At least one of these O-Series TR7s (KPH 537V) was fitted with an early (Canley developed) version of the O-Series turbo-charged engine. This was recorded as being the fastest ever Triumph on the test track at MIRA achieving an average lap speed of 129.16 mph and a flying 1/4 speed of 132.35 mph - both figures being almost 2 mph faster than the fastest recorded TR8 (KPH 574V) at MIRA.
British Leyland ran a team of TR7s in rally competitions from 1976 to 1980. These cars initially used the 16-valve Dolomite Sprint engine and later switched to the Rover V8 engine (before the introduction of the TR8, so dubbed "TR7 V8"). They were reasonably successful on tarmac events but were less successful on gravel sections. The most successful driver of these cars was Tony Pond.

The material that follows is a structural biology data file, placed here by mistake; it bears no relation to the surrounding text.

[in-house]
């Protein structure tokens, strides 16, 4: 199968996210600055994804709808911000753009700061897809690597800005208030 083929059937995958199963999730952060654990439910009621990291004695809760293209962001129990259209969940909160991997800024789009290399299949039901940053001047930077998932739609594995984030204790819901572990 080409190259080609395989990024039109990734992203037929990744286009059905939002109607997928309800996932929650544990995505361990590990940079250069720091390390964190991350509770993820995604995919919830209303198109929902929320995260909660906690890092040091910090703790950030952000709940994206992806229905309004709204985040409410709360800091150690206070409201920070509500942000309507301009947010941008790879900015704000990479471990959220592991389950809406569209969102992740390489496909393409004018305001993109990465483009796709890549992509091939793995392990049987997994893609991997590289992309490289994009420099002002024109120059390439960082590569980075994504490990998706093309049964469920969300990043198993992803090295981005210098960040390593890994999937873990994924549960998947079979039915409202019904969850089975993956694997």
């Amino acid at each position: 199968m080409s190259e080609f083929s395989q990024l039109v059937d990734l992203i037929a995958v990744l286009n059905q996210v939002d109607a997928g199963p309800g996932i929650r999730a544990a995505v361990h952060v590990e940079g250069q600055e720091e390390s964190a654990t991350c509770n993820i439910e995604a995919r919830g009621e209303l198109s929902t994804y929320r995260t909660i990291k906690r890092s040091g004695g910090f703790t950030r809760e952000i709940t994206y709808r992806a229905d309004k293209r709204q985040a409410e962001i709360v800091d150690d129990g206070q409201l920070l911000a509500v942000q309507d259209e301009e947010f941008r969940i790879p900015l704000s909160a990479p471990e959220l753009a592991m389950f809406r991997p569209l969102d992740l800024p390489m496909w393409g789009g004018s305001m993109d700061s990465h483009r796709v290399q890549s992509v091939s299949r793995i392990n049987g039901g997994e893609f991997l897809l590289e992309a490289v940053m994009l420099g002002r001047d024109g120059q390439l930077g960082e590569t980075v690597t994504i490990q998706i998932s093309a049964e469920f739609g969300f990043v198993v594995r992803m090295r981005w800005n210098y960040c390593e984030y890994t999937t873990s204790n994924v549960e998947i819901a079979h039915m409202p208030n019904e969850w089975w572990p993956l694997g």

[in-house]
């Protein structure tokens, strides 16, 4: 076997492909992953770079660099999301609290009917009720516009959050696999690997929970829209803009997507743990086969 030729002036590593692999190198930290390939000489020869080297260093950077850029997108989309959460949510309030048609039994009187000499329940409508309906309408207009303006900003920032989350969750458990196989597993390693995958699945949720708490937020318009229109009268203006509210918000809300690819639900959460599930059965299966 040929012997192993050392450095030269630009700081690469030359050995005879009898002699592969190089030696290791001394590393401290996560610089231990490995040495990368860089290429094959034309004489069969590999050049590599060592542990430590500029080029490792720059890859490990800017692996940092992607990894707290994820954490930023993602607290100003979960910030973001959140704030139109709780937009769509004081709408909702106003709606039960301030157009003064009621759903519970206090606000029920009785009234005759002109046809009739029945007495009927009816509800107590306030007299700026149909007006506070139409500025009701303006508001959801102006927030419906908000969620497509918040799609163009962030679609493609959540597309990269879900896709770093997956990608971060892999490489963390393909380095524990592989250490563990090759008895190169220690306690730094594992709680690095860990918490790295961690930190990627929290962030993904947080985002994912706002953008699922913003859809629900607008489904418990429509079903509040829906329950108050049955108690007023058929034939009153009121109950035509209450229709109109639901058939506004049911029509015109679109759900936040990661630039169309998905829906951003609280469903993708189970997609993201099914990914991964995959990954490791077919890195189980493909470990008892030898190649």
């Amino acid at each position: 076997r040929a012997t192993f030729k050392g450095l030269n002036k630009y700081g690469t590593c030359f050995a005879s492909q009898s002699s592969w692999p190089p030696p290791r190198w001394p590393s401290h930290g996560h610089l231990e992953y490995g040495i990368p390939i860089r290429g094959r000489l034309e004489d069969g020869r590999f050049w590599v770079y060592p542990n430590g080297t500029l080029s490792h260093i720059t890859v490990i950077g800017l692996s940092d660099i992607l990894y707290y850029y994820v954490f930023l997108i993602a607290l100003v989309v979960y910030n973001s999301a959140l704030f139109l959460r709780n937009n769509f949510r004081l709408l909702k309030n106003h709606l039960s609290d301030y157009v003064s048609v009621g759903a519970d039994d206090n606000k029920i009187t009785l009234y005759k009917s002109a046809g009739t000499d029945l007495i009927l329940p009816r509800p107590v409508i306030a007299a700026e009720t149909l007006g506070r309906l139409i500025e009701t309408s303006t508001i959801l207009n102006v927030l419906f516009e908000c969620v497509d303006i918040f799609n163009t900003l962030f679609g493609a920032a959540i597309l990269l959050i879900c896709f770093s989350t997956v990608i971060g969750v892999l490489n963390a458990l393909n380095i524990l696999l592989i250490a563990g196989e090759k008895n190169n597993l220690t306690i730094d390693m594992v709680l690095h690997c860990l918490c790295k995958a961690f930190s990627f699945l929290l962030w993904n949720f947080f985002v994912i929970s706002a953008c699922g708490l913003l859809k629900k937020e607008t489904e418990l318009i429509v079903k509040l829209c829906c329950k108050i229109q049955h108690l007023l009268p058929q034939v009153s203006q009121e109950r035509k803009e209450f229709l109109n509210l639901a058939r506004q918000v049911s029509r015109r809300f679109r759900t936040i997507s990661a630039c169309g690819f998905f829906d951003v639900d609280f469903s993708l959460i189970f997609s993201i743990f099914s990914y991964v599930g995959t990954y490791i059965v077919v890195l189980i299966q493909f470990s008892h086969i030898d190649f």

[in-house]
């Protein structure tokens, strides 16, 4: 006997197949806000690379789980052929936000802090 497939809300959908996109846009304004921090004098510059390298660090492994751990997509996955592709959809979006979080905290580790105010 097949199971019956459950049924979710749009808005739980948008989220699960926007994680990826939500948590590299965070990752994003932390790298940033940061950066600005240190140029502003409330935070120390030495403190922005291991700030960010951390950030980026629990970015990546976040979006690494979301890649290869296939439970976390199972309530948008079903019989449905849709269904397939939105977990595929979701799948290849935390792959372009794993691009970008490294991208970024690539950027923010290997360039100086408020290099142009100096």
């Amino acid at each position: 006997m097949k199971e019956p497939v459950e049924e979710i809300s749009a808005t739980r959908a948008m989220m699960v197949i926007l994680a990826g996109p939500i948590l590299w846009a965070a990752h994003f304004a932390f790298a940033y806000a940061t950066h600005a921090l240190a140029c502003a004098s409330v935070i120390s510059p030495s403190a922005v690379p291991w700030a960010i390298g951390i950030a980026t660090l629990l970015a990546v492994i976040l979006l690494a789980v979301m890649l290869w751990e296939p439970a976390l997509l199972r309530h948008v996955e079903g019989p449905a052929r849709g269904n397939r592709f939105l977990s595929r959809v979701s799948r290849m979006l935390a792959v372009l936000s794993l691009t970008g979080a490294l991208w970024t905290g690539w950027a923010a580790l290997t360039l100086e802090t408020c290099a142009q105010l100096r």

The TR7-V8 models continue to be successful in classic rallying events.
Group 44 ran two TR8 cars in TransAm and IMSA Championship from 1978 to 1981, while in Canada a third IMSA car was run with support of JRT Canada and was raced until 1985. Group 44 effort lead to many wins of the TR8 in USA and was the most successful campaign of this type of car.